The prince of darkness may shout, but the King of Love will sing him into submission – and we will know his voice when he does.

For now, what we must realize and contemplate is, that it is us, who today waves our palms and who cheers and celebrates.

It is us, who lay down our cloaks on the floor before the Christ on the Donkey.

But it is also our voices jeering in the crowds and calling out shouting ‘crucify him’ on that very first Good Friday.

We who draw blood for his hands,

And his head,

His feet and his side.

And yet upon the cross, he pleads for our forgiveness, and holds before us an open invitation to be with him in Paradise….forever, and for eternity.

The beauty of Christ’s Kingship is that we share in it with him.

In its victory and triumph.

All of that said, I know we like to be Easter People and we must be, but that double vision that our faith requires of us is important…

Because our Easter ‘Alleluia’s’ are empty without having first gone to the cross –

No flesh – there can be no blood.

No blood – no sacrifice,

No betrayal – no grace,

No cross – no life,

No tomb – no despair,

No despair – no hope,

No hope – no King,

No King – no Kingdom…


Will you go with Christ to the Cross?

Will you allow yourself to feel his betrayal?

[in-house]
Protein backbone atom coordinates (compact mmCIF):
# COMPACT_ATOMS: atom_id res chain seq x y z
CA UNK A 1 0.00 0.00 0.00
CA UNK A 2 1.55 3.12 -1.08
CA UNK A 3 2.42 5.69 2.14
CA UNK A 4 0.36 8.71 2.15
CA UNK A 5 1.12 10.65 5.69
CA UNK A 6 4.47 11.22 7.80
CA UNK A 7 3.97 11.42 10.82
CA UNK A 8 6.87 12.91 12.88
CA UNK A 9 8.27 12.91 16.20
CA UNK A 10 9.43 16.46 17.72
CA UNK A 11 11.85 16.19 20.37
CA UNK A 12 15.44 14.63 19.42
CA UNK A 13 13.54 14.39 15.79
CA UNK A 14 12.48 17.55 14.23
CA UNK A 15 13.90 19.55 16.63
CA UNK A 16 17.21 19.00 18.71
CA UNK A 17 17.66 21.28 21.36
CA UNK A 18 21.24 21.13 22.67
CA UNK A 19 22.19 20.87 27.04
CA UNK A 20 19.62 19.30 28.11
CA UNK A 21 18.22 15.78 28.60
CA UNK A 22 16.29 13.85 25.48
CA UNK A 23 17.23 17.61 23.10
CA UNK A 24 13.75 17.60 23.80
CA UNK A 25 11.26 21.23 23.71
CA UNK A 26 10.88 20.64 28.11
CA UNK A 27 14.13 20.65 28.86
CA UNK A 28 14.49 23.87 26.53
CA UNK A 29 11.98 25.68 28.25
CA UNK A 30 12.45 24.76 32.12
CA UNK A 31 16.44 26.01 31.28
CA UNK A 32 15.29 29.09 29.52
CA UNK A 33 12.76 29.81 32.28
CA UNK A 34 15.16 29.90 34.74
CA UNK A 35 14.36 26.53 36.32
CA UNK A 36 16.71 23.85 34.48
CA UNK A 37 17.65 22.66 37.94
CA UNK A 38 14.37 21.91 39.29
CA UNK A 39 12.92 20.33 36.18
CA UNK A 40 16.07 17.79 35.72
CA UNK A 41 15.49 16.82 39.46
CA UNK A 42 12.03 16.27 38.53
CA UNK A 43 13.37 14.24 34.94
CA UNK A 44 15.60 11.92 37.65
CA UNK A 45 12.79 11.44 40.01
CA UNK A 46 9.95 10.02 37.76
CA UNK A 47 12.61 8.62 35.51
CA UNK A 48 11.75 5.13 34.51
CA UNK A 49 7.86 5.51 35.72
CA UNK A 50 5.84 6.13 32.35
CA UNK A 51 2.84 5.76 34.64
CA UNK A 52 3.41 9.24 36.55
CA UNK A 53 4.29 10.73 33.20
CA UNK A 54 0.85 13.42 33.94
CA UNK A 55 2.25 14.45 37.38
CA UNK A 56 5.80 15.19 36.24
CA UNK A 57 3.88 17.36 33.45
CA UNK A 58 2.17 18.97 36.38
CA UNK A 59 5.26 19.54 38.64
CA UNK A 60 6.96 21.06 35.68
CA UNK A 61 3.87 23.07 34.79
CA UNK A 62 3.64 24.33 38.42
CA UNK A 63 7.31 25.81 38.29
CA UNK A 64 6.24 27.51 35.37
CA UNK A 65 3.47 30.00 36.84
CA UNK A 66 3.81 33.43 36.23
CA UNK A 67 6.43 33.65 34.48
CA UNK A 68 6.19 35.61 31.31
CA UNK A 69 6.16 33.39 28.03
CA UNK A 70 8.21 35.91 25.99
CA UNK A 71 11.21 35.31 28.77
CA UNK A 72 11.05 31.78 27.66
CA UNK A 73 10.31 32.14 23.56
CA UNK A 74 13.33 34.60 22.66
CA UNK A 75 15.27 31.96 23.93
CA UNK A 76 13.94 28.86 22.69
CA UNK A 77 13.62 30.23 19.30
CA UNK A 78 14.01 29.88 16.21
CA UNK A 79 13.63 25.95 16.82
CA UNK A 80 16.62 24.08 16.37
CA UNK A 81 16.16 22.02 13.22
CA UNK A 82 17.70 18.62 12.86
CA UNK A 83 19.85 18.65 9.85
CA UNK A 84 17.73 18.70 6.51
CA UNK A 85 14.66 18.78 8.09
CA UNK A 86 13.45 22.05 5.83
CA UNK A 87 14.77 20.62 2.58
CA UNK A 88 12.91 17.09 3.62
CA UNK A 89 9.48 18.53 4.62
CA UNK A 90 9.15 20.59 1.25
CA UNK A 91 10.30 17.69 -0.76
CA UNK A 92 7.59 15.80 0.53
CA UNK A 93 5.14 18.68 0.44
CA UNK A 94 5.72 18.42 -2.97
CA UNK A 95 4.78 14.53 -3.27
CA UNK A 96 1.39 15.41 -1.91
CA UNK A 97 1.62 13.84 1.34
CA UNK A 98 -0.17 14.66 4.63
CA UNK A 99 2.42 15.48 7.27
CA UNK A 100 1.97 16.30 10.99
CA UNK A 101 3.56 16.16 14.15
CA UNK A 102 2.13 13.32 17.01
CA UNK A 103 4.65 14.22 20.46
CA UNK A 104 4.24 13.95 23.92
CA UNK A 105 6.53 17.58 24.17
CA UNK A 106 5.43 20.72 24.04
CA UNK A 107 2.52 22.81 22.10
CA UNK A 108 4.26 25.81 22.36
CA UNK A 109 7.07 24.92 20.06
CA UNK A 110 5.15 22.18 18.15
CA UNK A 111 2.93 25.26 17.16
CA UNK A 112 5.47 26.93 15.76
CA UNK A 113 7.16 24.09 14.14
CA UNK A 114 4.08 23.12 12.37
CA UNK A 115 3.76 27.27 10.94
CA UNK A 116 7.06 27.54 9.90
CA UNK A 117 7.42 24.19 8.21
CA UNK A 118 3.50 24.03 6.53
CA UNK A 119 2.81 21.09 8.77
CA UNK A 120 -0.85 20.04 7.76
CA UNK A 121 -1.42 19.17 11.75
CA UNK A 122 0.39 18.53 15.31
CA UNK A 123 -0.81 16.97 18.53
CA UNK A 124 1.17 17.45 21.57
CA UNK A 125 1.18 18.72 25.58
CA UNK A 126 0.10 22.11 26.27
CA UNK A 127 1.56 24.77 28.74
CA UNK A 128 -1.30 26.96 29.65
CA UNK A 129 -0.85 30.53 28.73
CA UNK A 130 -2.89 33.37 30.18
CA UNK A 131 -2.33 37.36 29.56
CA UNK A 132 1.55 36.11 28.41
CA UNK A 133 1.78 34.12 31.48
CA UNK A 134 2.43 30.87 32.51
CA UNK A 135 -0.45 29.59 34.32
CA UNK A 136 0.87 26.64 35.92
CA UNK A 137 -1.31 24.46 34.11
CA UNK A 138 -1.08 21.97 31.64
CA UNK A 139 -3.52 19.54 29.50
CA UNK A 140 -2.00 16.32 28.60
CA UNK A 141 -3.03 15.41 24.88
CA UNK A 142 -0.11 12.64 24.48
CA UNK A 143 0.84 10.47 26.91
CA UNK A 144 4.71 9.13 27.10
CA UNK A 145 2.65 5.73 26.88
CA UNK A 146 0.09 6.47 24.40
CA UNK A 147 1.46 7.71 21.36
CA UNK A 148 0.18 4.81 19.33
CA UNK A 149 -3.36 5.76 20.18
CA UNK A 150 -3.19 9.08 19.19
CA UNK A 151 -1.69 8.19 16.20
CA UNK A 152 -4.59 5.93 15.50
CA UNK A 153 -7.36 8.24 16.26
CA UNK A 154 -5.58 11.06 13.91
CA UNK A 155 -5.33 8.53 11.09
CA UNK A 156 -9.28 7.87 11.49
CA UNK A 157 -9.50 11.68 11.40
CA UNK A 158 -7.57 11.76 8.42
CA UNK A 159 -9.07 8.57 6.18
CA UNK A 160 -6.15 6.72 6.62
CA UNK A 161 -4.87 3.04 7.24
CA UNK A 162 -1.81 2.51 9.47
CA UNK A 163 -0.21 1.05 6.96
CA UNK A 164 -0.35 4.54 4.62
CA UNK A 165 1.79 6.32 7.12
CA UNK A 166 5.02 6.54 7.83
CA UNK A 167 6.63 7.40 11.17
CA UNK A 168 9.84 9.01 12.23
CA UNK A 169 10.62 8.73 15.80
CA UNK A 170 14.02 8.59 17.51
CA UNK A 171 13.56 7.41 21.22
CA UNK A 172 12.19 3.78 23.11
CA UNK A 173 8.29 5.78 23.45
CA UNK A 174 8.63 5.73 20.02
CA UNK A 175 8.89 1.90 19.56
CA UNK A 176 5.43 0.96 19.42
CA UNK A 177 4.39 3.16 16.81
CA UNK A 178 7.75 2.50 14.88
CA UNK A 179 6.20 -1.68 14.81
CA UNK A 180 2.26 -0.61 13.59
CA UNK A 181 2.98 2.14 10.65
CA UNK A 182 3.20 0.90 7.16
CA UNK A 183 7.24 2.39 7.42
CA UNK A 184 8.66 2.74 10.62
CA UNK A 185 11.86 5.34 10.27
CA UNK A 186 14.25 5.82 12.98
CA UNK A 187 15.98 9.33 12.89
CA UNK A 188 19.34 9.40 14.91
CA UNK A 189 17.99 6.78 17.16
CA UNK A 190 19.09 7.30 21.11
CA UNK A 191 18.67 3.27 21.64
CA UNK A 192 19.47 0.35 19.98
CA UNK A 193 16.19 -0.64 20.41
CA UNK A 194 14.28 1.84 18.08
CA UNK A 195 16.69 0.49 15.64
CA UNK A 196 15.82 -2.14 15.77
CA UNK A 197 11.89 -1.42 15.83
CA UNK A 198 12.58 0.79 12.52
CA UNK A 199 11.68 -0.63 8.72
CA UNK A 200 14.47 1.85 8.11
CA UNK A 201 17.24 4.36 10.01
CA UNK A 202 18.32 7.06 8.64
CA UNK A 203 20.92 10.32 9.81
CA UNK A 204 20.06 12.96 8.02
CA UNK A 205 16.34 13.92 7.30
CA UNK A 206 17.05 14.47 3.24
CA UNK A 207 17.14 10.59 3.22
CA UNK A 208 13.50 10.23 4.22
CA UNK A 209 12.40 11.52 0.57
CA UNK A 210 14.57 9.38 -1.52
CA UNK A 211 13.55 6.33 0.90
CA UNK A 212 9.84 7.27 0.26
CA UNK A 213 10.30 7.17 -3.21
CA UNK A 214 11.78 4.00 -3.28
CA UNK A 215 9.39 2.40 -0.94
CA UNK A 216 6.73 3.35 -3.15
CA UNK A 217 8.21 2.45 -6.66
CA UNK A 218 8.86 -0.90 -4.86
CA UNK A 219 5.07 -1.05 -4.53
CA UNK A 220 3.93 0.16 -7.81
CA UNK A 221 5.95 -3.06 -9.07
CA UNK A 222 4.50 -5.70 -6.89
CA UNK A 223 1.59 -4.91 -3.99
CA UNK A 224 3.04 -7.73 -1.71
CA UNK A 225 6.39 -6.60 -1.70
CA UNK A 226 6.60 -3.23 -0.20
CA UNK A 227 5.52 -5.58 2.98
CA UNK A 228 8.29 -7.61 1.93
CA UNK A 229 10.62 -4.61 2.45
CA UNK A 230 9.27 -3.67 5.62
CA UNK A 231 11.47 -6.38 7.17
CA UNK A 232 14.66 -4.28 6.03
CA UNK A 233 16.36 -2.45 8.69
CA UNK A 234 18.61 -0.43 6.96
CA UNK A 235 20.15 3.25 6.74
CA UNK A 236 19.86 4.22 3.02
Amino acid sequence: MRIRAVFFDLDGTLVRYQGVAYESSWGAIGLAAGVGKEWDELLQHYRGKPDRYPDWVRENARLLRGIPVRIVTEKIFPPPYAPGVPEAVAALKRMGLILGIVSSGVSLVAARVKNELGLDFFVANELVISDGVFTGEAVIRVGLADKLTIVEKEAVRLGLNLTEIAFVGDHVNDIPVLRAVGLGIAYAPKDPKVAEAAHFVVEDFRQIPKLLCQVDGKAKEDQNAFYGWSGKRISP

His fear, his despair?

Will you allow yourself to spend those precious hours with him in the tomb?

And weep with those who feared that death might be the end of the story, those who hid in locked rooms, those who wailed as the stone covered the entrance to where his body lay…and will you then share in the joy and power of his resurrection….and truly mean the words “through him, and with him, and in him’ – for as we sing on Easter Sunday….in that famous hymn by Charles Wesley:

 ‘Made like him, like him we rise –

BUT FIRST! Ours the cross, the grave, the skies!’


I came across a hymn in Singing the Faith which I think sums up what our message today really is: It’s number 337:

‘There is a higher throne

Than all this world has known,

Where faithful ones from ev’ry tongue

Will one day come.

Before our God we’ll stand,

Made faultless through the Lamb;

Believing hearts find promised grace—

Salvation comes.

And there we’ll find our home,

Our life before the throne;

We’ll honor Him in perfect song

Where we belong.

He’ll wipe each tear-stained eye

As thirst and hunger die.

The Lamb becomes our Shepherd King;

We’ll reign with Him.

 Hear heaven’s voices sing;

Their thund’rous anthem rings

Through em’rald courts and sapphire skies.

Their praises rise.

All glory, wisdom, pow’r,

Strength, thanks, and honor are

To God our King, who reigns on high



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About jarelrb

Classical Musician, Methodist Presbyter, Writer, Thinker. 26. Currently in Cardiff. ....Bach, Ravel, Nina Simone and John Welsey are some of my hero's :)